WHAT TO EXPECT IF YOU'RE WALKING TO BURN FAT

 

What To Expect If You're Walking To Burn Fat

So if you’re doing the most pedestrian of things, putting one foot in front of the other and just walking—not jogging, not running—are you burning fat?

Short answer is yes, walking for exercise burns fat. So if you walk “everywhere” then why don’t you look as lean as Chris Hemsworth?

: Men's Health

The concepts of “fat burning” and “walking” have a more complicated relationship than they need to. The concept of an activity being a “fat-burning” exercise got really muddled by those charts on the treadmills at the gym that showed that slower speeds put you in the “fat-burning zone.”

The “fat-burning” zone doesn't mean that your body is reaching into stored fat that's accumulated around your organs or your waist, and is frying it up to serve this workout. The fat-burning zone simply refers to the type of fuel your body preferentially burns at a lower intensity of exercise. To oversimplify things a bit, the more intense the exercise, the higher proportion of carbohydrates it prefers to use for fuel (although it still likely burns some fats).

When you’re working at lower speeds and efforts, your body is taking fat molecules and turning them into fuel. It’s a time-consuming, oxygen-requiring process, and at lower speeds or when you’re just hanging out, your body is happy to primarily use this source of fuel.

As your speed and effort increases, your body needs fuel faster. It starts taking less of those fats and starts reaching more for carbs (glycogen), which is quicker burning (think kindling and newspaper instead of a gigantic log for a campfire).

So if you’re aiming to lose belly fat around your organs that can increase risk of concerns like heart disease, should you stay in that “fat-burning zone”? You can. But what actually changes body weight is burning calories. (So to be clear: “fat burning” doesn’t equal “losing body fat”—it’s calorie burning that helps you drop body fat, if that’s what you’re looking for.)

And if you’re moving, you’re burning more calories than you do when you’re just sitting or lying down. Don’t let someone’s run superiority complex talk you out of walking for exercise. A walking workout can burn as many calories as a running workout—it just takes longer, because you burn fewer calories per minute if your pace is slower.

So yes, walking burns fat. And it does all kinds of other great things for you, too, while it’s doing that fat-burning business. Walking is great because you don’t need special clothes (unless you want them), don’t have to pay a gym membership, there’s no steep sports learning curve, you can do it anywhere, and it has benefits for your mind, too. Especially if you do it outdoors. One study from Stanford and UCSF found that people who did a 50-minute walk in a natural environment were less likely to ruminate and have anxiety than people who did that walk in an urban setting.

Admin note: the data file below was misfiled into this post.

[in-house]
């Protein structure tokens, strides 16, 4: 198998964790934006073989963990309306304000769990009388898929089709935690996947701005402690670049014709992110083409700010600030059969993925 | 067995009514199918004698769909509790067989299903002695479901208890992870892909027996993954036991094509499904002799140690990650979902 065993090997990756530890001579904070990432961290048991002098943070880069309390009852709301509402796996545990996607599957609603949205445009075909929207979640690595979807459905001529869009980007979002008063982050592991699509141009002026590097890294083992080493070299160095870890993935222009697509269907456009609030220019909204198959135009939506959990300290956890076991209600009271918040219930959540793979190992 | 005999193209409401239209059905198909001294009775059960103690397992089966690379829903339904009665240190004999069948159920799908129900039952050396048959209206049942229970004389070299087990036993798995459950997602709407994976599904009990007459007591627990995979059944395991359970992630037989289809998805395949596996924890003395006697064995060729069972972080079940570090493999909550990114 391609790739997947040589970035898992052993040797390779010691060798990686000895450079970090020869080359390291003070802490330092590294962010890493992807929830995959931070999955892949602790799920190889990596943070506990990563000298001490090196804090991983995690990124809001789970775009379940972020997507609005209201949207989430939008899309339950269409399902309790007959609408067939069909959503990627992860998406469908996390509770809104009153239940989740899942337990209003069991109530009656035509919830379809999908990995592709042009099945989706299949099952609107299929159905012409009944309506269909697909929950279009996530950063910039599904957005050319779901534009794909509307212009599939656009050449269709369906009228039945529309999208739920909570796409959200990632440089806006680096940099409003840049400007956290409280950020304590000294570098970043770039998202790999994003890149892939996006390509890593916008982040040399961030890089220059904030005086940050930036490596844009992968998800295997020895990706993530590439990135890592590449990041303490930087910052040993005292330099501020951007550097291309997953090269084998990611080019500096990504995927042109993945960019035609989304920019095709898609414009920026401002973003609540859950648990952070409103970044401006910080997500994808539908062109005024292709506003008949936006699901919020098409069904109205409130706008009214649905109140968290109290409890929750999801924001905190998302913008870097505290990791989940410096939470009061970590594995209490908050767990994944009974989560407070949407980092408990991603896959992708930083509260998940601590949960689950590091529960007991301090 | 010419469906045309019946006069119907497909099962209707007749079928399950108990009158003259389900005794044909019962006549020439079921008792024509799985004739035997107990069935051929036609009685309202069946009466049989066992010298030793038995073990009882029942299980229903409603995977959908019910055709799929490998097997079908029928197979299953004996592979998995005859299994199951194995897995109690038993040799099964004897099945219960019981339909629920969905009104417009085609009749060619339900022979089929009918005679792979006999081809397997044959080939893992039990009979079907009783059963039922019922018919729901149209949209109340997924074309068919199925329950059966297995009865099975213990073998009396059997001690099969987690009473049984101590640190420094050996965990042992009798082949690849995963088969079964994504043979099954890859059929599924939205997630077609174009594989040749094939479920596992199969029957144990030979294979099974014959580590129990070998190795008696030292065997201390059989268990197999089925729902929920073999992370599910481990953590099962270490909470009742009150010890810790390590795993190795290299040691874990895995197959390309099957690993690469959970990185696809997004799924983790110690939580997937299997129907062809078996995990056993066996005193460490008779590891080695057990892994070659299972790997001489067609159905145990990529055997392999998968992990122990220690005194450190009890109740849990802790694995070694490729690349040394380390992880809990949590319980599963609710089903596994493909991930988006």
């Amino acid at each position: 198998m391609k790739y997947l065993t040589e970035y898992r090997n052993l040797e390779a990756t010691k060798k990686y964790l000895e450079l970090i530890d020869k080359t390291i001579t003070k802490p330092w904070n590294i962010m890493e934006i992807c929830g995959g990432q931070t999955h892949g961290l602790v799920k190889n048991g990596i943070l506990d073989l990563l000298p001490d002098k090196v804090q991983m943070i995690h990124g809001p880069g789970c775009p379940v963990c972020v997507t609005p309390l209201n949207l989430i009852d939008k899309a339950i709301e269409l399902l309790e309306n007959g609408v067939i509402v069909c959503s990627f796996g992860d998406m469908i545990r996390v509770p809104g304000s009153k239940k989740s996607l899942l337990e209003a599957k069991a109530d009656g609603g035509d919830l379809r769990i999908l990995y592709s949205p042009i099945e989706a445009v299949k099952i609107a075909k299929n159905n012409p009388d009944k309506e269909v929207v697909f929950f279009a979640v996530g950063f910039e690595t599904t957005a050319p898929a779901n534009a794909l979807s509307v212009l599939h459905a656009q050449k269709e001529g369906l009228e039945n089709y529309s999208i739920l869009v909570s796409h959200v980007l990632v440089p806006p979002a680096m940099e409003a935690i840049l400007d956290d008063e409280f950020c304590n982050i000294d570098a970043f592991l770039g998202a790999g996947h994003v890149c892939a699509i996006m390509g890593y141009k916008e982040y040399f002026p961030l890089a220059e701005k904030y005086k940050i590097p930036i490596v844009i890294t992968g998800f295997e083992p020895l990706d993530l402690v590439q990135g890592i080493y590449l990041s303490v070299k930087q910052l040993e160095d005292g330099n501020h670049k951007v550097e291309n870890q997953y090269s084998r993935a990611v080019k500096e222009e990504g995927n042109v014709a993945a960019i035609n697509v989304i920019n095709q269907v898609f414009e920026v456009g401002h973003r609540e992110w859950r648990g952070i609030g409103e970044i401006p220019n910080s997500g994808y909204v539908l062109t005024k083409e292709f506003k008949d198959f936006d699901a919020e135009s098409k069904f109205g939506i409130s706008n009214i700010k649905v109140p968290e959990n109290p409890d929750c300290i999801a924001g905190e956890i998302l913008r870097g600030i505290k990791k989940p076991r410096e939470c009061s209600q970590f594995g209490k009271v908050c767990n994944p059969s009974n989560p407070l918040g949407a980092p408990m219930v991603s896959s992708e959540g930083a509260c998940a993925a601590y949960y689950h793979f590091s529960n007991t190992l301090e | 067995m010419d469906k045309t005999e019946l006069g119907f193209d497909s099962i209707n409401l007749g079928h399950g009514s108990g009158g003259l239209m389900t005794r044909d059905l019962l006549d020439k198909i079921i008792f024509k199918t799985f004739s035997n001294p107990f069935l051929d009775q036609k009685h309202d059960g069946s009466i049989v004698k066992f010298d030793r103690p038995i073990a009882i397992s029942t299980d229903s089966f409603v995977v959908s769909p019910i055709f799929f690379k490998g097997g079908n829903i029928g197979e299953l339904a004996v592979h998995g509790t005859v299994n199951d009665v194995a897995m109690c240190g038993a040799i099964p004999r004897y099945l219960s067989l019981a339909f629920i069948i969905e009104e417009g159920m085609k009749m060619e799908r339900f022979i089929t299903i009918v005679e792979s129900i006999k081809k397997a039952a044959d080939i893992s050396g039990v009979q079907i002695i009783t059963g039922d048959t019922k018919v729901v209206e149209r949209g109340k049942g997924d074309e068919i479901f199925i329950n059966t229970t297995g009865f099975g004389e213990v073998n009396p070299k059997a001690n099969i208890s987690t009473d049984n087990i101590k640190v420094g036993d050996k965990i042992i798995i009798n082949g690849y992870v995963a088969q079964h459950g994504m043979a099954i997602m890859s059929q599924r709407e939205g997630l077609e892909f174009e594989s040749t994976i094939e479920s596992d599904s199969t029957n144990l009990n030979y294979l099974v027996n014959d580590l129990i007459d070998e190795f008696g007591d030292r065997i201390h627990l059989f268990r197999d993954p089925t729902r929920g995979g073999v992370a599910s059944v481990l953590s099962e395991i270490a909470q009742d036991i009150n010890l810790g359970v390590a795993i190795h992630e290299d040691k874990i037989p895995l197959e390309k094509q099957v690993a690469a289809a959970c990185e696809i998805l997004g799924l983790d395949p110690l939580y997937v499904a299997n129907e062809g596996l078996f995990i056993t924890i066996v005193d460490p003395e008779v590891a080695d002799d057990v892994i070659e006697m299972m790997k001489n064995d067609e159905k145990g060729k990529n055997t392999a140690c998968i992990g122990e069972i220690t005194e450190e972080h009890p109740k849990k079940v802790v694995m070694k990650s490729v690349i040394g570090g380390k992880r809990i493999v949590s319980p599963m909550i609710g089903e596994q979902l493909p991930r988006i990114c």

Vitamin C can help trigger fat burn, but 60 percent of women over 50 aren’t getting enough of it to do so. The fix: A new form of the vitamin called liposomal C doubles absorption to simultaneously burn fat and build muscle — without exercise!

When you sit down to lunch today, what will you have? If you’re anything like us, it’s probably not the same thing you ate in your 20s — or the same amount. Many women over 40 have traded sandwiches for soup over the years just to avoid a pileup of excess pounds. And yet we still gain. What gives?

When we’re younger, we have plenty of lean muscle—and having a higher percentage of lean muscle can triple your metabolism because muscle burns more calories than fat.

But women lose about 1 percent of their muscle tissue each year— a loss that accelerates after age 40. So by age 60, most women have lost 20 percent of total muscle mass. The result: a sluggish metabolism and increased fat storage.

New research reveals that vitamin C can reverse this age-related metabolism slowdown. A U.K. Study published in The Journal of Nutrition showed that women who consumed the most C had the highest levels of lean muscle mass; those who got less of the vitamin had the lowest. ″Vitamin C is used for making carnitine,″ explains study co-author Ailsa Welch, Ph.D., a professor of nutritional epidemiology at Norwich Medical School. ″It is a crucial substance that provides energy for muscles and collagen, a structural component of muscle.″

The problem

It’s difficult to get enough vitamin C from traditional supplements. Because vitamin C is water-soluble, it can’t penetrate fatty tissue naturally. It also has a poor rate of absorption. Indeed, studies suggest that only 15 percent of vitamin C from a traditional capsule is absorbed. So if you’re taking the Recommended Dietary Allowance of 75 mg., you may only be absorbing 11 mg. — that’s 94 percent less vitamin C than the subjects with the most metabolism-revving muscle in the U.K. Study got

The good news: